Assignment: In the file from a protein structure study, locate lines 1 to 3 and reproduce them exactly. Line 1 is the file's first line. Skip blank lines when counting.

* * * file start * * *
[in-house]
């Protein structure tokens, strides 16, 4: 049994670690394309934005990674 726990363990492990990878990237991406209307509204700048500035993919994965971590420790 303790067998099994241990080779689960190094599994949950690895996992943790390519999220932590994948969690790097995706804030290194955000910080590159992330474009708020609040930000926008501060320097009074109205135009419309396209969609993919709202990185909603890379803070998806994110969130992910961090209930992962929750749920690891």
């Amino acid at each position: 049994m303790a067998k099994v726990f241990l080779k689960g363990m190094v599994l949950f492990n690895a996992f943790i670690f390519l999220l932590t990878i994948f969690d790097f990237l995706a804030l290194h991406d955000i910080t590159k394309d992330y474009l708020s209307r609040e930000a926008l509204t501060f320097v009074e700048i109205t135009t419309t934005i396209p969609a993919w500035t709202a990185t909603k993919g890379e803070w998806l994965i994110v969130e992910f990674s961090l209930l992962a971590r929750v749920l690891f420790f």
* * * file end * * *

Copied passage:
[in-house]
């Protein structure tokens, strides 16, 4: 049994670690394309934005990674 726990363990492990990878990237991406209307509204700048500035993919994965971590420790 303790067998099994241990080779689960190094599994949950690895996992943790390519999220932590994948969690790097995706804030290194955000910080590159992330474009708020609040930000926008501060320097009074109205135009419309396209969609993919709202990185909603890379803070998806994110969130992910961090209930992962929750749920690891």
């Amino acid at each position: 049994m303790a067998k099994v726990f241990l080779k689960g363990m190094v599994l949950f492990n690895a996992f943790i670690f390519l999220l932590t990878i994948f969690d790097f990237l995706a804030l290194h991406d955000i910080t590159k394309d992330y474009l708020s209307r609040e930000a926008l509204t501060f320097v009074e700048i109205t135009t419309t934005i396209p969609a993919w500035t709202a990185t909603k993919g890379e803070w998806l994965i994110v969130e992910f990674s961090l209930l992962a971590r929750v749920l690891f420790f």